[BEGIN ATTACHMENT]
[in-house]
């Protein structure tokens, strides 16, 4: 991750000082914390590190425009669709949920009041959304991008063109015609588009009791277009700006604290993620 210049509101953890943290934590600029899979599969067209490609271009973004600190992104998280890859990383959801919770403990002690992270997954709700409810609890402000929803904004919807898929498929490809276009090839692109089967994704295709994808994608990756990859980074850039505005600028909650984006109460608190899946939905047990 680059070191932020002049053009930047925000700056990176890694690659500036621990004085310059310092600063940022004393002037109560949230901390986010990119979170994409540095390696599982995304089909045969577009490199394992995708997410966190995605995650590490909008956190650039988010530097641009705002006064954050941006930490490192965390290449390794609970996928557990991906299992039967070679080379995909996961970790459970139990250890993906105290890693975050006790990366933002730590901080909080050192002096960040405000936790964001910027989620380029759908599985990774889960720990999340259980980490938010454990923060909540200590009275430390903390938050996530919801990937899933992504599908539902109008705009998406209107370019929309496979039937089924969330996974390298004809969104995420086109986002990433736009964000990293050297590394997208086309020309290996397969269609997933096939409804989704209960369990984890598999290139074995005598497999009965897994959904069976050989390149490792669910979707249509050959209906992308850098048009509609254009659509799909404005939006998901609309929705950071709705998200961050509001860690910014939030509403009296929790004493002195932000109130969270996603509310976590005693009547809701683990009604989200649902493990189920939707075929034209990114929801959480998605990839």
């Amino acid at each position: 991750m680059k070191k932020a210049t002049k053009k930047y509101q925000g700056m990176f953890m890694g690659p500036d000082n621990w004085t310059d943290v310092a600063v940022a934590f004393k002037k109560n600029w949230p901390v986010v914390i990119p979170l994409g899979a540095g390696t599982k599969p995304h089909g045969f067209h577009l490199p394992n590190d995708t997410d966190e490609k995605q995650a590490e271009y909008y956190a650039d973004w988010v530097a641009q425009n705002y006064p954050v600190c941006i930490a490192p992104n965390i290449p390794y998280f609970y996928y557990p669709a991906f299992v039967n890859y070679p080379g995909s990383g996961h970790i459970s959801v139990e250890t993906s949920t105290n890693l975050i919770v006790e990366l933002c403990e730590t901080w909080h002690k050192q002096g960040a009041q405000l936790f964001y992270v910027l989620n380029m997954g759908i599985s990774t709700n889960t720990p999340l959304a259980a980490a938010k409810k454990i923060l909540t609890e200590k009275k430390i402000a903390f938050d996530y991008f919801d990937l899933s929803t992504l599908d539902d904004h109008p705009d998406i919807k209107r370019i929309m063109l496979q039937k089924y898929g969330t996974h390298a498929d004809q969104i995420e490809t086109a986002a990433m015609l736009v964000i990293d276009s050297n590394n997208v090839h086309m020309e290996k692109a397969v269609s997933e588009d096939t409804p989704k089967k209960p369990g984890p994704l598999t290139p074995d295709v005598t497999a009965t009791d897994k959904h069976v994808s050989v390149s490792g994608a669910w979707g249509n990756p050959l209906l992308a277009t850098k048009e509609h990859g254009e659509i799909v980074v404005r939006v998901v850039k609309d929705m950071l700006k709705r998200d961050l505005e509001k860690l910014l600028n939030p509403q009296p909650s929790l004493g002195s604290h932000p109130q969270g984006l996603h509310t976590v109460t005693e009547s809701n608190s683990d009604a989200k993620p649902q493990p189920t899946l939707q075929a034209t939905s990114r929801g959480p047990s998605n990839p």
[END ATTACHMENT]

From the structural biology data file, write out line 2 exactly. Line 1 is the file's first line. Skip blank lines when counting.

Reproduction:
């Protein structure tokens, strides 16, 4: 991750000082914390590190425009669709949920009041959304991008063109015609588009009791277009700006604290993620 210049509101953890943290934590600029899979599969067209490609271009973004600190992104998280890859990383959801919770403990002690992270997954709700409810609890402000929803904004919807898929498929490809276009090839692109089967994704295709994808994608990756990859980074850039505005600028909650984006109460608190899946939905047990 680059070191932020002049053009930047925000700056990176890694690659500036621990004085310059310092600063940022004393002037109560949230901390986010990119979170994409540095390696599982995304089909045969577009490199394992995708997410966190995605995650590490909008956190650039988010530097641009705002006064954050941006930490490192965390290449390794609970996928557990991906299992039967070679080379995909996961970790459970139990250890993906105290890693975050006790990366933002730590901080909080050192002096960040405000936790964001910027989620380029759908599985990774889960720990999340259980980490938010454990923060909540200590009275430390903390938050996530919801990937899933992504599908539902109008705009998406209107370019929309496979039937089924969330996974390298004809969104995420086109986002990433736009964000990293050297590394997208086309020309290996397969269609997933096939409804989704209960369990984890598999290139074995005598497999009965897994959904069976050989390149490792669910979707249509050959209906992308850098048009509609254009659509799909404005939006998901609309929705950071709705998200961050509001860690910014939030509403009296929790004493002195932000109130969270996603509310976590005693009547809701683990009604989200649902493990189920939707075929034209990114929801959480998605990839």